And what of the mother and daughter, the subjects of Dr. Greene’s letter? What marks did they leave in history? Institutions such as Fernald were created in part for them. The institutional mission was to care for people like the daughter who were disabled and could not be cared for at home, but the names engraved on the institutional buildings are those of the staff not the patients. Historical traces of the patients, if they exist, are on bits of paper in cardboard boxes or simply in memory—ephemera that make it difficult to form clear images. Dr. Greene’s clinical summary may be read as the concise, if curt, clinical assessment by one of the leading experts of the day. It may also be read as paternalistic dismissiveness. But there is that one curious reference to the girl’s verbal abilities, a spark that Dr. Greene also found interesting though he did not expand on it. We surmise that the girl and her mother spent most of their waking hours together, probably talking quite a bit to each other and to people that they interacted with as they went through their daily activities together. Their world was rather active. They lived on the first floor of a three family apartment building, one of hundreds in a large city. The father worked at a large loom factory one mile away. The family frequently attended a large church located between their home and factory. Their neighbors attended the same church, worked in the same local factories, and mostly immigrated from the same country. It is likely the girl’s remarkable verbal skills were the product of a rich home life.
The girl’s parents immigrated to America as teenagers. They left behind home and family—forever—for a hope of better. Their journeys were not recorded, but imaginable, at least to many of today’s immigrants. We do know that each originally was from a family of ten siblings living in very rural areas. They, too, were at a busy intersection of new things in their new country. Urban America in 1927 was quite different from the world in which they had grown up. They could not know that in ten years there would be a massive economic depression resulting in the closing of the loom factory and their eviction from their Downing Street home. And in five years more the girl’s two brothers would join the military in a global war that was, in part, about fighting dictators whose ideas on race and eugenics were taken to grotesque extremes. In terms of Dr. Ransom’s letter, there is no other correspondence that exists on this matter; we only know that Catherine’s parents decided to keep her at home.
At the beginning of the 1960s, public policy started to evolve with respect to care for the disabled and the role of the state. Catherine, now a woman of forty-five years, still lived with her parents by the time Kennedy was president, though the parents had become frail through stroke and dementia. The parents did not live to see the advances in clinical care nor the creation of government funding through Medicaid. But after her parents’ deaths she lived out her life in a nursing home that was adequately financed through Medicaid, periodically inspected by state health officials, and a five minute drive from her brothers who visited her regularly. She died in 1982. In 1985, the Supreme Court decided, in a series of cases supporting the rights of the disabled, that if a disabled child requires special education, the school must pay the additional expense.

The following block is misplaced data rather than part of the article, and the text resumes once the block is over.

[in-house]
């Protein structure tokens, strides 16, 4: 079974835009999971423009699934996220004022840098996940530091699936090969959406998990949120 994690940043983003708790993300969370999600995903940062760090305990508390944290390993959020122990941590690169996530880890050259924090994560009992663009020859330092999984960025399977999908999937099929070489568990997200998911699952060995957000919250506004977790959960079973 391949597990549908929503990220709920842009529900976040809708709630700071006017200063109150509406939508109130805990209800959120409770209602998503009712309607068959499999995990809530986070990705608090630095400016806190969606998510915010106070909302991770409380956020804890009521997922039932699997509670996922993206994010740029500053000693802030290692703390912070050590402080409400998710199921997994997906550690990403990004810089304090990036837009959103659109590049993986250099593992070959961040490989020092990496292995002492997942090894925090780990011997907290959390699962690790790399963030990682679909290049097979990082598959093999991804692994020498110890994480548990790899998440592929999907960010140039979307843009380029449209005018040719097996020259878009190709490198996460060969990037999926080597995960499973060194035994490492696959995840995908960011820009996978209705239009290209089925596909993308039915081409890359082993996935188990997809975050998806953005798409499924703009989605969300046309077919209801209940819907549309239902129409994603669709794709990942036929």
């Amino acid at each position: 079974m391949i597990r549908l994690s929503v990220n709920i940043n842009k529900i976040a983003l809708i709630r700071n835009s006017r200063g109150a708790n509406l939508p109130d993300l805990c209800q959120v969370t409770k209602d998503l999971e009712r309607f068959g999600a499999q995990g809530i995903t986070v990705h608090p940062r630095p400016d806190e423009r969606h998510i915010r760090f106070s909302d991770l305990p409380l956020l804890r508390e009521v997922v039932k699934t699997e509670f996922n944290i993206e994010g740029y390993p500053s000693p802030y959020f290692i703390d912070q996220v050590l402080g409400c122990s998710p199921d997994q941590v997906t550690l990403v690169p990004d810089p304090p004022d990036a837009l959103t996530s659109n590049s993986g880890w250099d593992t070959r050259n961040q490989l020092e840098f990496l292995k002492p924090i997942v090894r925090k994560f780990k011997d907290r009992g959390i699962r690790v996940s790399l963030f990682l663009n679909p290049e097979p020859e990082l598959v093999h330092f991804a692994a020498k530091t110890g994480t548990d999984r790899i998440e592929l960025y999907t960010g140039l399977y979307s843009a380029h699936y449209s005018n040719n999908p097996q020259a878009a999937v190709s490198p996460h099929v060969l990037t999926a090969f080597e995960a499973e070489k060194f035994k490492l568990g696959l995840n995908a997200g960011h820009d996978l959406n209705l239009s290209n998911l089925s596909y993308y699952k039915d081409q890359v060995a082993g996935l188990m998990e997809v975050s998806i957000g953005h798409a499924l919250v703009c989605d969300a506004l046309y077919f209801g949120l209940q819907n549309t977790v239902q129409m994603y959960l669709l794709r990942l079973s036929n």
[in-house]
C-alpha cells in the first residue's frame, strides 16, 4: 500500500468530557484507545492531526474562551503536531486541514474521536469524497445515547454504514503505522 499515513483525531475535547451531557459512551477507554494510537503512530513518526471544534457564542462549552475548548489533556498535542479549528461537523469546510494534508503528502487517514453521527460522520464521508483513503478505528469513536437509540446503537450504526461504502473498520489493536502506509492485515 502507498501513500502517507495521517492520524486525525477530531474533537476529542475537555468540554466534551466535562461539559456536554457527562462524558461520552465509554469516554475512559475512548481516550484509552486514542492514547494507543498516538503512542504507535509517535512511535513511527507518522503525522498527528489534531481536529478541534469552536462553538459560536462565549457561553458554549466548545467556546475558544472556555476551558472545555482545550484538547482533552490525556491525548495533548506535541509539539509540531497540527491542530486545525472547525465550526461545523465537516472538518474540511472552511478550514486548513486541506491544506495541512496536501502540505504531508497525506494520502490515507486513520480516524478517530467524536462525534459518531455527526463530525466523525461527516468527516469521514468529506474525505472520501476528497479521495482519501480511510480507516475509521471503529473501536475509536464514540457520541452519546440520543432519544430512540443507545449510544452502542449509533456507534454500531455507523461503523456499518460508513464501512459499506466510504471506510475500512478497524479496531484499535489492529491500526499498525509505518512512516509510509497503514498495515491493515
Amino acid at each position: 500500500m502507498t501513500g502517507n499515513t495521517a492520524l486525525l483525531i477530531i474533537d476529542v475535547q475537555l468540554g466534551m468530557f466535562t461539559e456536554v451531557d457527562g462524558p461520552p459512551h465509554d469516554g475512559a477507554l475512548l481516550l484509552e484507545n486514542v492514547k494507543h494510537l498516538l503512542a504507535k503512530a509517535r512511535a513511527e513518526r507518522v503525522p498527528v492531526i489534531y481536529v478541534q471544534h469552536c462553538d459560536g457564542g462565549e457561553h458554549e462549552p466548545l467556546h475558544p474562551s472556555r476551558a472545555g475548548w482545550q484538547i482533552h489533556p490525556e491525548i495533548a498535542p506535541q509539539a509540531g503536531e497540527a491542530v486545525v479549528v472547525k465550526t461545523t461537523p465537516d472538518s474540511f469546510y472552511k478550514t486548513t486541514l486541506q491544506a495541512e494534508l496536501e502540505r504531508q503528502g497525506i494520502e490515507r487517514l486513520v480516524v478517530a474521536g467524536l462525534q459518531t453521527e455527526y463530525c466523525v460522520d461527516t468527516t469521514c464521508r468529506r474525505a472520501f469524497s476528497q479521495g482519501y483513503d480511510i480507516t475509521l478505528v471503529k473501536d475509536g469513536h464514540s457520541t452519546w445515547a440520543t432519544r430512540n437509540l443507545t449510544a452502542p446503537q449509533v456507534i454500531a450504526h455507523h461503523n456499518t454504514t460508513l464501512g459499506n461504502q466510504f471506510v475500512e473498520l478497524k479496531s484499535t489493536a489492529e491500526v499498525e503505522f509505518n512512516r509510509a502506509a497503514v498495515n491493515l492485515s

Nearly a decade later, her nephew walked the grounds of Fernald unaware of his aunt’s brief connection with the place. He walked through the institution’s old library building, a grand old edifice with elaborate woodwork and air of an auspicious past. But by the 1990s it was largely abandoned, although there were still many cabinets with drawers filled with heaps of old laboratory slides: cell samples of brains and other organs whose labels and purpose had long since disintegrated.
We have the luxury to look back on Dr. Greene and the world as he knew it. The world of late twentieth century was unimaginable to him and his peers. Our view of that time and its people is colored by the events of the past ninety years. Did they ever think of how the world would be in 1960? 1980? 2020?
Now at the early part of the twenty-first century, we are people of our time. We may feel that we are at the forefront of great changes in care or policy. A girl who is 12-years-old today may live to see the year 2100, and she will live a life that we simply cannot imagine. What might she—and her children—think of us, if they happen to find some fragment of our lives? By then, our current institutions may be emptied or even dismantled. Our current practices may seem alien. They might even have a sense of relief that they are not part of our time. History is challenging. Pivoting from looking to the alien past to the unknowable future, we might develop a sense of dizziness, if not uncertainty. We are confident that we are well intentioned. Are we right in what we do? Time will tell.
Matthew Reidy works in an administrative position at the University of Massachusetts Medical School. This article is based on correspondence that Mr. Reidy found among some old family papers. The subject is his aunt Catherine who died in 1982. In 1927 when Catherine was 11, her mother had her assessed by a clinician at the largest facility in Massachusetts for people with developmental disabilities, the Fernald School. Mr. Reidy had done some work in the past related to the Fernald School but had been unaware of his familial connection until quite recently.